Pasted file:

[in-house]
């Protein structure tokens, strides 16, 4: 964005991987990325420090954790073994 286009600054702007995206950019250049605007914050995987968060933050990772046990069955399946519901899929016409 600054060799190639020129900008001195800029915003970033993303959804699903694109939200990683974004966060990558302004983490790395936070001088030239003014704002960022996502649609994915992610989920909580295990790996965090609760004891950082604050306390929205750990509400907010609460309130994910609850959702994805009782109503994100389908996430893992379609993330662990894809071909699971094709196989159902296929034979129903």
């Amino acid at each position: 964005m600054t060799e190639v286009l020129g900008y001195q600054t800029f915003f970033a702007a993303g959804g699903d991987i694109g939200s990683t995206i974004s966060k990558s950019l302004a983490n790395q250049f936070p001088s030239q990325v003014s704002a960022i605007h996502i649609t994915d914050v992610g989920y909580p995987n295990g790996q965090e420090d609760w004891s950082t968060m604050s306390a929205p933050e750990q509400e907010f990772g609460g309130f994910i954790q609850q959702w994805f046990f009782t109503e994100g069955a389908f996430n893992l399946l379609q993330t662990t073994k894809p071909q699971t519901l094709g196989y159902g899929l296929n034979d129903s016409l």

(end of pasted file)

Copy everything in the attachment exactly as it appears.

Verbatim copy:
[in-house]
């Protein structure tokens, strides 16, 4: 964005991987990325420090954790073994 286009600054702007995206950019250049605007914050995987968060933050990772046990069955399946519901899929016409 600054060799190639020129900008001195800029915003970033993303959804699903694109939200990683974004966060990558302004983490790395936070001088030239003014704002960022996502649609994915992610989920909580295990790996965090609760004891950082604050306390929205750990509400907010609460309130994910609850959702994805009782109503994100389908996430893992379609993330662990894809071909699971094709196989159902296929034979129903």
């Amino acid at each position: 964005m600054t060799e190639v286009l020129g900008y001195q600054t800029f915003f970033a702007a993303g959804g699903d991987i694109g939200s990683t995206i974004s966060k990558s950019l302004a983490n790395q250049f936070p001088s030239q990325v003014s704002a960022i605007h996502i649609t994915d914050v992610g989920y909580p995987n295990g790996q965090e420090d609760w004891s950082t968060m604050s306390a929205p933050e750990q509400e907010f990772g609460g309130f994910i954790q609850q959702w994805f046990f009782t109503e994100g069955a389908f996430n893992l399946l379609q993330t662990t073994k894809p071909q699971t519901l094709g196989y159902g899929l296929n034979d129903s016409l």